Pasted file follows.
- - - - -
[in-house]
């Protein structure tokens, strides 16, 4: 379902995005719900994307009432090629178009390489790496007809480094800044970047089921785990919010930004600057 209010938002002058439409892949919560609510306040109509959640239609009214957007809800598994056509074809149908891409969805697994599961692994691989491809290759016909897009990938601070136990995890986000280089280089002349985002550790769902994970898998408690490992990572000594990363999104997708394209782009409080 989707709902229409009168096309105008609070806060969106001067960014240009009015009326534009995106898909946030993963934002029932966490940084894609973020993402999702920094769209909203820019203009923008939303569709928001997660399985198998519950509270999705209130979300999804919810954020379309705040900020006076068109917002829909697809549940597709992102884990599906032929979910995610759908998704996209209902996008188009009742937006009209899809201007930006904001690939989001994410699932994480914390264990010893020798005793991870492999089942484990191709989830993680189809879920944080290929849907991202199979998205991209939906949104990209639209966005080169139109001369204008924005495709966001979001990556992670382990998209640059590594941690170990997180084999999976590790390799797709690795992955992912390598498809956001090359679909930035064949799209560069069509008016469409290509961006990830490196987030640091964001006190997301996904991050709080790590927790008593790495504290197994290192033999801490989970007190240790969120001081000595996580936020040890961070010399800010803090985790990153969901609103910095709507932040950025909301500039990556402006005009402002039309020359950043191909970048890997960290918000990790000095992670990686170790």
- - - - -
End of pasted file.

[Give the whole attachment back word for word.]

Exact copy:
[in-house]
């Protein structure tokens, strides 16, 4: 379902995005719900994307009432090629178009390489790496007809480094800044970047089921785990919010930004600057 209010938002002058439409892949919560609510306040109509959640239609009214957007809800598994056509074809149908891409969805697994599961692994691989491809290759016909897009990938601070136990995890986000280089280089002349985002550790769902994970898998408690490992990572000594990363999104997708394209782009409080 989707709902229409009168096309105008609070806060969106001067960014240009009015009326534009995106898909946030993963934002029932966490940084894609973020993402999702920094769209909203820019203009923008939303569709928001997660399985198998519950509270999705209130979300999804919810954020379309705040900020006076068109917002829909697809549940597709992102884990599906032929979910995610759908998704996209209902996008188009009742937006009209899809201007930006904001690939989001994410699932994480914390264990010893020798005793991870492999089942484990191709989830993680189809879920944080290929849907991202199979998205991209939906949104990209639209966005080169139109001369204008924005495709966001979001990556992670382990998209640059590594941690170990997180084999999976590790390799797709690795992955992912390598498809956001090359679909930035064949799209560069069509008016469409290509961006990830490196987030640091964001006190997301996904991050709080790590927790008593790495504290197994290192033999801490989970007190240790969120001081000595996580936020040890961070010399800010803090985790990153969901609103910095709507932040950025909301500039990556402006005009402002039309020359950043191909970048890997960290918000990790000095992670990686170790």